Songwriter

Choose a Good Topic, But Concentrate on the Quality of the Lyric

Believe it or not, the specific topic of a song isn’t all that crucial to its success. “Hotel California” is a hugely popular song from the 70s, and there were considerable debates at the time of its release as to what it was actually about. The confusion of listeners didn’t damage the listeners’ ability to enjoy the song, and may have even enhanced it.

There are many other songs where the actual topic is hard to identify, where that difficulty didn’t get in the way of audience enjoyment – “I Am the Walrus” (Lennon & McCartney), for example.


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The lyric may be a jumble of words, making the topic hard to discern, but if every once in a while there’s a phrase that makes an emotional connection to the audience, that’s what really matters.

An example, from “The Gates of Delirium” (Yes):

Wars that shout in screams of anguish
Power spent passion bespoils our soul receiver, surely we know
In glory we rise to offer
Create our freedom, a word we utter
A word

That’s a very poetic lyric, and if you’re into understanding your songs on one or two listens, this kind of lyric may frustrate you. But if you look through that excerpt of lyric, you’ll find bits that seem lucid and meaningful, even if they only give a very faint glimpse of the actual larger meaning: “screams of anguish”, “surely we know”, “we rise”, “freedom”, etc. The meaning of those fragments will outweigh the meaning of the entire lyric.

Song topics, though, are important, because people generally like to feel a connection to whatever the song’s about. “I Am the Walrus” is a rare example of a song with apparently no obvious topic, but maybe that’s its charm. And I’m not sure the rest of us could get away with it.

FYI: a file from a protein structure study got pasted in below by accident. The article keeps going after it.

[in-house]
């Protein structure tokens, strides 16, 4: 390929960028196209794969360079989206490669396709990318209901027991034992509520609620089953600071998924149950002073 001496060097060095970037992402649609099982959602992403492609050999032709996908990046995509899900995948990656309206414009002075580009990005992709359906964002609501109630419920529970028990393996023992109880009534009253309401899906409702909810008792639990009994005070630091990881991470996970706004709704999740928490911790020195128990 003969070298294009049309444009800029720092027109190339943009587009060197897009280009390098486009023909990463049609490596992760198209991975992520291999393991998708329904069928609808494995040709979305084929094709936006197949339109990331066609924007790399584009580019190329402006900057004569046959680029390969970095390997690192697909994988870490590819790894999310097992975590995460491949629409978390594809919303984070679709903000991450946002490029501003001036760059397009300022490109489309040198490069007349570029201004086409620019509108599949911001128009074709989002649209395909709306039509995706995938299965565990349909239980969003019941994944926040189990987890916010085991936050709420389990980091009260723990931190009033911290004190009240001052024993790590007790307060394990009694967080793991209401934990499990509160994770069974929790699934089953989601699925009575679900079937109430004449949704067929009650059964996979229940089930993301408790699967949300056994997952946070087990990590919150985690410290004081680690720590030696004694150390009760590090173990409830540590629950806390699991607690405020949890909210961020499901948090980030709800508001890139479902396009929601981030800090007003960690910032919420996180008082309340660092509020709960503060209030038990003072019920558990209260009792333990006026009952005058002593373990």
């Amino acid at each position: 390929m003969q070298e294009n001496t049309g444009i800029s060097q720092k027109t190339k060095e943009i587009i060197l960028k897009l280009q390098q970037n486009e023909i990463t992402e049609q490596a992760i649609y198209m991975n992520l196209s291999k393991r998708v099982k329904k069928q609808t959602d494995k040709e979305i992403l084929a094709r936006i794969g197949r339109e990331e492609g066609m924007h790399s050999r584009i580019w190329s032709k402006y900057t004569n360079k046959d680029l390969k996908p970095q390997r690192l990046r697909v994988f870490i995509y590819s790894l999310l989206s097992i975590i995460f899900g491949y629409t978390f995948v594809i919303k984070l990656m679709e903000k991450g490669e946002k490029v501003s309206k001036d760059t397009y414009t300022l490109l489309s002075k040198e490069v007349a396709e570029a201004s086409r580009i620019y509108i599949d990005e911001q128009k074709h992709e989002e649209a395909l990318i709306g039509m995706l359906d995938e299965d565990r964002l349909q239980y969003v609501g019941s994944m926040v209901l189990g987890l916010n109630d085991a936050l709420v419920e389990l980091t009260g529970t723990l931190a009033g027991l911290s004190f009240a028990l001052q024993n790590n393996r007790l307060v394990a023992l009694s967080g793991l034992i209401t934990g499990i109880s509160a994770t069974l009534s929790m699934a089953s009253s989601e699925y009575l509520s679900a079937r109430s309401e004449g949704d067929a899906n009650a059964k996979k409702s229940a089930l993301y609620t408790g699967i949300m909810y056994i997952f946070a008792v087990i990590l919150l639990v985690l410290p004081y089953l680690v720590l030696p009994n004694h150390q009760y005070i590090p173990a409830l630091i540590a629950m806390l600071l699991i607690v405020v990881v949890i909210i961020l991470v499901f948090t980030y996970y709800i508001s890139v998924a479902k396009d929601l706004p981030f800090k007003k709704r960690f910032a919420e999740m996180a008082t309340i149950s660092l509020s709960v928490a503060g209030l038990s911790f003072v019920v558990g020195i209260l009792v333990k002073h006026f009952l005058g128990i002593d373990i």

In your own lyric writing, my advice would be:

  1. Choose a topic that you think has a good chance of expressing something in the likely experience of your listeners. That’s why so many songs are about friendship, love, parties, relationships, etc.
  2. Focus more on word choice in your lyrics rather than obsessing over your song’s topic. Sometimes a topic may seem simplistic (“She dumped me at the party”), but it’s the words you choose, the imagery, the succinct expression of emotion, that make the real impact, and can make for a successful song.
  3. In successive songs, try to find topics that allow for different emotions to come forward. It’s a problem if every song you write is about your love life, especially if they are all basically saying the same thing. Dig down into a vague topic (she dumped me at the party) to find something more interesting, more in-depth… a different angle perhaps.

Another solution: If you find all of your songs are based on a similar song topic with similar kinds of lyrics, don’t just focus on changing the topic. Try changing other bits about the song as well: the tempo, key (major or minor), and instrumentation.

All of those kinds of changes can make two songs with very similar topics and lyrics sound very different from each other, and that of course is a good thing.


Gary EwerWritten by Gary Ewer. Follow Gary on Twitter

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One Comment

  1. Lots of truth here. Songs like “I Am the Walrus” only seem possible for established stars like John Lennon. He couldn’t have gotten it planned Ed on radio in 1963. I’ve often considered how successful “After the Gold Rush” might have been if it were Neil Young’s very first recorded song. Being famous and successful appears to give you much broader license to write obscure lyrics and have the songs accepted.

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